The Los Angeles Times reports today that their polling demonstrates that more Americans agree with the Democrats than the Republicans on how to reform health care. A slender majority want government mandates for people to carry health insurance, and a larger majority supported a mandate for employers to offer it. However, the polling sample has much more to do with the results than the Times acknowledges:
Two of the main proposals advanced by Democrats received majority support in the poll.
Sixty-two percent said they supported requiring large employers to help pay for coverage whereas 31% opposed it. And 51% said they favored a mandate that individuals purchase health insurance, much as drivers are required to carry auto coverage; 39% disagreed.
Tax breaks to make insurance more affordable — a leading Republican idea — more closely divided the public, with 44% backing that approach and 45% opposing it.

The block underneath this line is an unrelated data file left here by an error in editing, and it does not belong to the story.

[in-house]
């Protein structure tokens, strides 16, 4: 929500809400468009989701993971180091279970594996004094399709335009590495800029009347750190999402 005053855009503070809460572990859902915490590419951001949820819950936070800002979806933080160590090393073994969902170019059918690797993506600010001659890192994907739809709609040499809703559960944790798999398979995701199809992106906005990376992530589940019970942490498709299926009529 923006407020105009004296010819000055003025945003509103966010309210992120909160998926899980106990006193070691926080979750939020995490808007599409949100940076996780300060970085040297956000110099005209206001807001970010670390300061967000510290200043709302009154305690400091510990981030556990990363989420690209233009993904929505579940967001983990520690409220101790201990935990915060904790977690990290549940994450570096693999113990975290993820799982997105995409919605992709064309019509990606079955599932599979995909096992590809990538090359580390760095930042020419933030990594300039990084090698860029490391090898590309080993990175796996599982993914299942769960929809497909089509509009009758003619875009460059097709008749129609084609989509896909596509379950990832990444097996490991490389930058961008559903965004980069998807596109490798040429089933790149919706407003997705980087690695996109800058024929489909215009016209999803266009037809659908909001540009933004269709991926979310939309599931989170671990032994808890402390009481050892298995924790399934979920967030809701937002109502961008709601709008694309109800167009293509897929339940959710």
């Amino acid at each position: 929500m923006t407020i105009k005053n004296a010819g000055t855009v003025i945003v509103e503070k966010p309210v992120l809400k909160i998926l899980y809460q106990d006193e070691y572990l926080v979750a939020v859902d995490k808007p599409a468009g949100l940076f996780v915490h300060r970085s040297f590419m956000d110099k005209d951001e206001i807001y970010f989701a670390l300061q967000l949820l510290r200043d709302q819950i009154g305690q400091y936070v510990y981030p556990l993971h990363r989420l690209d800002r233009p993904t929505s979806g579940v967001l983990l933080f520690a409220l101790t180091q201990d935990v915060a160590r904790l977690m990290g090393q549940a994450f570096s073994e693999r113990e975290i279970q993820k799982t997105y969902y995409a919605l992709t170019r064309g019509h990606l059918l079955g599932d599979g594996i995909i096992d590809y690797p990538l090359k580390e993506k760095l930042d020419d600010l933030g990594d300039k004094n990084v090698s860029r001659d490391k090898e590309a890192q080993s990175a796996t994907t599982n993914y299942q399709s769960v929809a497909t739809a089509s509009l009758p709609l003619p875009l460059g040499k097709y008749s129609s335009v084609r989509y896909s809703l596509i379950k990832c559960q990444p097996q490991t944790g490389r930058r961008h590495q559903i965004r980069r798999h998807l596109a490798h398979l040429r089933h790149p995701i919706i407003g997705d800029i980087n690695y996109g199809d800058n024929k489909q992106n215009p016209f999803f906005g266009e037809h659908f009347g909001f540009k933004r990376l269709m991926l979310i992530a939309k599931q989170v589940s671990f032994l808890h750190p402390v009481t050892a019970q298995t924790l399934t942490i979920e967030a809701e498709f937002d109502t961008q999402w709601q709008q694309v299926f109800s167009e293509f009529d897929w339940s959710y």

In one of the most politically significant results, the poll finds that independents and moderates were generally lining up with Democrats in the healthcare debate.
Just as with the CBS polls, the LAT/Bloomberg poll delivers results that favor Democrats — because the pollsters oversampled them. A sample of 1039 registered voters contained a split of party identity of 46% Democrats, 36% Republicans, and 18% independents. Newsweek’s last survey of party identification puts the split at 34%/30%/36%, which gives a much different perspective on the questions.
Yesterday, I warned about this at Heading Right and predicted that policy questions would give necessarily skewed results. It isn’t hard to imagine that a poll with 46% Democrats would come up with 51% supporting the Democratic Party’s policies. It might be a little more surprising that Republicans could pick up eight points for its own approach to health care with so few independents represented. In fact, the 8-to-5 point pickup might indicate that the Republican policy has more appeal to independents.
The intraparty results certainly have some value, but any questions regarding the overall policy preferences in such a poor sample are simply unreliable. I also note that the PDF of the polling done by the Times does not include the questions for the health care analysis which they report today. The questions are critical to know how the pollsters framed the issue and whether they pushed for a certain response. The lack of this data in their methodology makes the results even more suspect.